The military, let us admit, is the driving force behind global militarism. The motives for militarism, though sometimes justifiable (protection and deterrence, for example), more often are far less salutary (pride, habit, copy-catting, muscle-flexing, manly manliness). Moreover, the many impediments to demilitarization, though perhaps a function of bona fide military necessity, more often reflect strategic ignorance, paradigmatic paralysis, political cowardice, and civic disinterest.  That said, the military – as an institution, as a culture, as an element and an instrument of power, as an interest group – isn’t in itself synonymous with militarism. In fact, considering the traditional imagery it projects – as a coercive instrument for managing violence – the military is the indispensable vehicle for eventually achieving demilitarization. Hold that thought: The military is the indispensable vehicle for eventually achieving demilitarization.

Contrary to the self-serving, self-deceiving rhetoric of many over the past two-plus decades, we can’t lay legitimate claim to anything approximating a true “revolution in military affairs” today. Rather are we on the cusp of a grand evolution of warfare that has taken us from an extended historical period of Hot War, dating to antiquity, in which the use of force was central to the conduct of statecraft; to the relatively compressed period of the Cold War, in which, notwithstanding major lapses in Korea and Vietnam, the defining characteristic was the non-use of force against a major, mirror-image adversary; to the current period of New War, in which non-military power and non-traditional uses of the military offer the most promise for success but must struggle for legitimacy against the forces of tradition and stagnation. This is a period that carries with it an imperative to redefine what militaries properly do. The logical extension of this evolutionary trajectory will be a heretofore unimagined future state of No War, in which militaries as we have traditionally known them will become irrelevant and obsolete, a period when the name of the game will be demilitarizing militaries, as counterintuitive as that notion may seem. Our ability to reach such a grand strategic end-state will depend in overriding measure on our willingness to embrace its desirability and feasibility.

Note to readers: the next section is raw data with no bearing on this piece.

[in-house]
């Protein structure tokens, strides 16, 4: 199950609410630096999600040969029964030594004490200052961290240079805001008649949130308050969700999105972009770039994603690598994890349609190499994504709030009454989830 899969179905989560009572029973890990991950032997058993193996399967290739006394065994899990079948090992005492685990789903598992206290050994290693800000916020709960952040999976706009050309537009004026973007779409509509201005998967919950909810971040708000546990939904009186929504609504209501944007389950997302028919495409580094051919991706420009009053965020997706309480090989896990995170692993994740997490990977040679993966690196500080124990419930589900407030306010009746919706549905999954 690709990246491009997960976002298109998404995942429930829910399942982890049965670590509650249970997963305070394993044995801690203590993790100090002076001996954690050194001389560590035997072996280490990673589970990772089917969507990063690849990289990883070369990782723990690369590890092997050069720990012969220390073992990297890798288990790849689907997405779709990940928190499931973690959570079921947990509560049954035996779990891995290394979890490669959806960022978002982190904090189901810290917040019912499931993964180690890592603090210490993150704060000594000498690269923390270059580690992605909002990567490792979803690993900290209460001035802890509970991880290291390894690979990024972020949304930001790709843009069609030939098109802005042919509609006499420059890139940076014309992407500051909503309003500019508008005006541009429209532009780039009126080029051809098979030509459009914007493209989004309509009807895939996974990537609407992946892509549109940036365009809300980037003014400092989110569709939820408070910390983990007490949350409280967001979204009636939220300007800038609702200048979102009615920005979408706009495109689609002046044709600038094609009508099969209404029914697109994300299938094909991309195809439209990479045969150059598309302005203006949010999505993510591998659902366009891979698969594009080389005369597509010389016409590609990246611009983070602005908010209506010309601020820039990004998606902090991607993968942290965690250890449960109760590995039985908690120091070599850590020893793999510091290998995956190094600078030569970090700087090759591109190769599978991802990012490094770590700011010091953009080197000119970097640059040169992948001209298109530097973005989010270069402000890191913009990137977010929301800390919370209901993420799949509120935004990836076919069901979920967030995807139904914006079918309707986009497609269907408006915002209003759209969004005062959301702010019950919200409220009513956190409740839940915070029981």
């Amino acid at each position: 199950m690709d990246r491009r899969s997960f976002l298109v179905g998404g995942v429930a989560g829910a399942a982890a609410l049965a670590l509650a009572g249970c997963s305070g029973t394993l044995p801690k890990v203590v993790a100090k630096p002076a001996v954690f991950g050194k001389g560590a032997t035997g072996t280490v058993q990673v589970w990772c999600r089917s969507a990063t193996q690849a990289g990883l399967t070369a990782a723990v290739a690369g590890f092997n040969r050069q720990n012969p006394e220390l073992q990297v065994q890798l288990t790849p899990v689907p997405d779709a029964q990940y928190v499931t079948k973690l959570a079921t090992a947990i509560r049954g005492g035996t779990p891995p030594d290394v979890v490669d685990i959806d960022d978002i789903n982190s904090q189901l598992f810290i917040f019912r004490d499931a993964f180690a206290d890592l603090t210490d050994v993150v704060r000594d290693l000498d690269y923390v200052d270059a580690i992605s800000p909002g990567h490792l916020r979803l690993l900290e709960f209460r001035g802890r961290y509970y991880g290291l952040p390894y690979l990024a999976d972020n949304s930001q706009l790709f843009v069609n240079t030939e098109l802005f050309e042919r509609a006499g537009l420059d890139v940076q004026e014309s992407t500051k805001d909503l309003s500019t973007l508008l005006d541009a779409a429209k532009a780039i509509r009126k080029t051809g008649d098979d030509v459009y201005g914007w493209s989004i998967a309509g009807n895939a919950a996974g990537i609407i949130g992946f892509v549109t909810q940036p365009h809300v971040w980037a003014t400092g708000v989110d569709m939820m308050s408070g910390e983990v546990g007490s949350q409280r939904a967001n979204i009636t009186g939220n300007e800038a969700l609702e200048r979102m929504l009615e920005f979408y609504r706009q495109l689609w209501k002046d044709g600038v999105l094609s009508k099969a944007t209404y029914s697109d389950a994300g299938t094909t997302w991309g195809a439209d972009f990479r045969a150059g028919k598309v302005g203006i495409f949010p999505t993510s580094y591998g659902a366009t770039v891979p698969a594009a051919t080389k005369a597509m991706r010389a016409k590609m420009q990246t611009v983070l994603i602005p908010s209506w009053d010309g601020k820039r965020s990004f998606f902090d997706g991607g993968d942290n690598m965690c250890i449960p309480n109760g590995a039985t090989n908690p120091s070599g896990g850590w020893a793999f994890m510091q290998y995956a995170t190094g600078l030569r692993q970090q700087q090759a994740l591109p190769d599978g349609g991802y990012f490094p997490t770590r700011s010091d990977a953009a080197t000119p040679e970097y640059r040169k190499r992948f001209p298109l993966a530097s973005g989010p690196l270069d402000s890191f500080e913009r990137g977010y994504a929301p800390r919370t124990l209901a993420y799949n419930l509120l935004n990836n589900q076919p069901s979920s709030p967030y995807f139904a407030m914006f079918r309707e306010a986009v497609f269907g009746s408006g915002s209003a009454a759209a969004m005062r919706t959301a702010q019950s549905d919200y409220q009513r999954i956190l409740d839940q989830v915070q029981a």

The space we occupy in the overall landscape of war should be a matter of more than passing note. On the continuum that separates wars of necessity from wars of choice, all our experience since World War II (Korea being the lone possible exception) has placed us clearly and unequivocally at the latter end of the continuum. On the continuum that separates total war from what we might characterize as stable peace, we have straddled a midpoint between limited war (Vietnam, the Gulf War, Iraq, Afghanistan) and “violent peace” (Beirut, Grenada, Panama, Somalia, Haiti, Bosnia, Kosovo, Libya). The space we occupy in this landscape has two central distinguishing features. The first is asymmetry (the undeviating preference of the adversaries we face to engage in strategic jujutsu by creating imbalances in capabilities, strategy, tactics, and culture to thereby turn our strengths into weaknesses and their weaknesses into strengths). The second, more significantly, is unwinnability. Douglas MacArthur famously said, “There is no substitute for victory.” Today there is no possibility of victory.